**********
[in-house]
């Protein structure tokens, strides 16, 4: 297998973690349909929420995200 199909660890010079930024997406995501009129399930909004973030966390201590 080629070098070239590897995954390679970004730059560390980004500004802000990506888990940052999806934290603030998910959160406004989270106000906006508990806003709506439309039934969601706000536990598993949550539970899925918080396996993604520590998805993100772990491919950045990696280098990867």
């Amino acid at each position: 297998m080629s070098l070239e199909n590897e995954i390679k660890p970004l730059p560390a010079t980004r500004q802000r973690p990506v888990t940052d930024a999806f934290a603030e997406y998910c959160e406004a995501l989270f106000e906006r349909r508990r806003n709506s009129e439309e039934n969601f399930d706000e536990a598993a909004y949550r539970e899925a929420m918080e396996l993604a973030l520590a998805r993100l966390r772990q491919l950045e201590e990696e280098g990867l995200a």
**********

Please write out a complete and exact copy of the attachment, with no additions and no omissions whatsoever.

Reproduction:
[in-house]
């Protein structure tokens, strides 16, 4: 297998973690349909929420995200 199909660890010079930024997406995501009129399930909004973030966390201590 080629070098070239590897995954390679970004730059560390980004500004802000990506888990940052999806934290603030998910959160406004989270106000906006508990806003709506439309039934969601706000536990598993949550539970899925918080396996993604520590998805993100772990491919950045990696280098990867």
């Amino acid at each position: 297998m080629s070098l070239e199909n590897e995954i390679k660890p970004l730059p560390a010079t980004r500004q802000r973690p990506v888990t940052d930024a999806f934290a603030e997406y998910c959160e406004a995501l989270f106000e906006r349909r508990r806003n709506s009129e439309e039934n969601f399930d706000e536990a598993a909004y949550r539970e899925a929420m918080e396996l993604a973030l520590a998805r993100l966390r772990q491919l950045e201590e990696e280098g990867l995200a």